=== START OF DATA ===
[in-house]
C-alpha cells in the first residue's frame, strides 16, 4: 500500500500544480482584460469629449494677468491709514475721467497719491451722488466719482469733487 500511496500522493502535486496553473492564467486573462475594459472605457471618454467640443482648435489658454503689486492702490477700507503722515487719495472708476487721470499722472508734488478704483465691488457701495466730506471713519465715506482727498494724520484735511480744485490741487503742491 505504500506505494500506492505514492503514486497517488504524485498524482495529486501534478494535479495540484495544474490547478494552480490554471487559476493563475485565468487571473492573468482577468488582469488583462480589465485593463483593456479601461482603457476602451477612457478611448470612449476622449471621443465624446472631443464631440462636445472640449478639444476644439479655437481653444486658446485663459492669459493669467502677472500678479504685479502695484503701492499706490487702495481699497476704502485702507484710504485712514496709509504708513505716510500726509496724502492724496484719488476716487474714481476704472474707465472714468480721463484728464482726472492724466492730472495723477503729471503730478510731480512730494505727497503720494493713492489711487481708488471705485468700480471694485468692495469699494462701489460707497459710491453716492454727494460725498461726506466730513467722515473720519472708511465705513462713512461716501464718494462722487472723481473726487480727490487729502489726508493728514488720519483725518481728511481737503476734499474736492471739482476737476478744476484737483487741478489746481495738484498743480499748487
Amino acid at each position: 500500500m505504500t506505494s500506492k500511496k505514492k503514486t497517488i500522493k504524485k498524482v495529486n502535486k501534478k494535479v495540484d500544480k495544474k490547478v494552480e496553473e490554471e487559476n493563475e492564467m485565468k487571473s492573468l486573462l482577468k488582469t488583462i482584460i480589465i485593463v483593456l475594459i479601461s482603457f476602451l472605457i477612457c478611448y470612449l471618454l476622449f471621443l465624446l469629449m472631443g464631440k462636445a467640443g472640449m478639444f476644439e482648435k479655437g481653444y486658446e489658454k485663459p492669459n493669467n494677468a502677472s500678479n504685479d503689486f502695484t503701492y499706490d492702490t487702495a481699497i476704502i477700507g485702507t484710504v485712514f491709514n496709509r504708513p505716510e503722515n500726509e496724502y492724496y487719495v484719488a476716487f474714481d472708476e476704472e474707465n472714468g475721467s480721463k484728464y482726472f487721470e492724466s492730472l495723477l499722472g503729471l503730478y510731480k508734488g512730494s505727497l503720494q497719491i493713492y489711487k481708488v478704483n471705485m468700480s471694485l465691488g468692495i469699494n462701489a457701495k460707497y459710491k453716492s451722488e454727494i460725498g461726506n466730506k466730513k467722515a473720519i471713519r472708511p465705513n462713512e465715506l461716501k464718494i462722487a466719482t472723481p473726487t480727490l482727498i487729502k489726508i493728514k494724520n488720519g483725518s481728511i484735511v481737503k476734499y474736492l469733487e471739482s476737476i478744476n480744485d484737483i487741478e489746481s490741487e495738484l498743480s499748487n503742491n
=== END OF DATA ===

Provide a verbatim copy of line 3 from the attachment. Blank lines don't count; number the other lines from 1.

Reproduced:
Amino acid at each position: 500500500m505504500t506505494s500506492k500511496k505514492k503514486t497517488i500522493k504524485k498524482v495529486n502535486k501534478k494535479v495540484d500544480k495544474k490547478v494552480e496553473e490554471e487559476n493563475e492564467m485565468k487571473s492573468l486573462l482577468k488582469t488583462i482584460i480589465i485593463v483593456l475594459i479601461s482603457f476602451l472605457i477612457c478611448y470612449l471618454l476622449f471621443l465624446l469629449m472631443g464631440k462636445a467640443g472640449m478639444f476644439e482648435k479655437g481653444y486658446e489658454k485663459p492669459n493669467n494677468a502677472s500678479n504685479d503689486f502695484t503701492y499706490d492702490t487702495a481699497i476704502i477700507g485702507t484710504v485712514f491709514n496709509r504708513p505716510e503722515n500726509e496724502y492724496y487719495v484719488a476716487f474714481d472708476e476704472e474707465n472714468g475721467s480721463k484728464y482726472f487721470e492724466s492730472l495723477l499722472g503729471l503730478y510731480k508734488g512730494s505727497l503720494q497719491i493713492y489711487k481708488v478704483n471705485m468700480s471694485l465691488g468692495i469699494n462701489a457701495k460707497y459710491k453716492s451722488e454727494i460725498g461726506n466730506k466730513k467722515a473720519i471713519r472708511p465705513n462713512e465715506l461716501k464718494i462722487a466719482t472723481p473726487t480727490l482727498i487729502k489726508i493728514k494724520n488720519g483725518s481728511i484735511v481737503k476734499y474736492l469733487e471739482s476737476i478744476n480744485d484737483i487741478e489746481s490741487e495738484l498743480s499748487n503742491n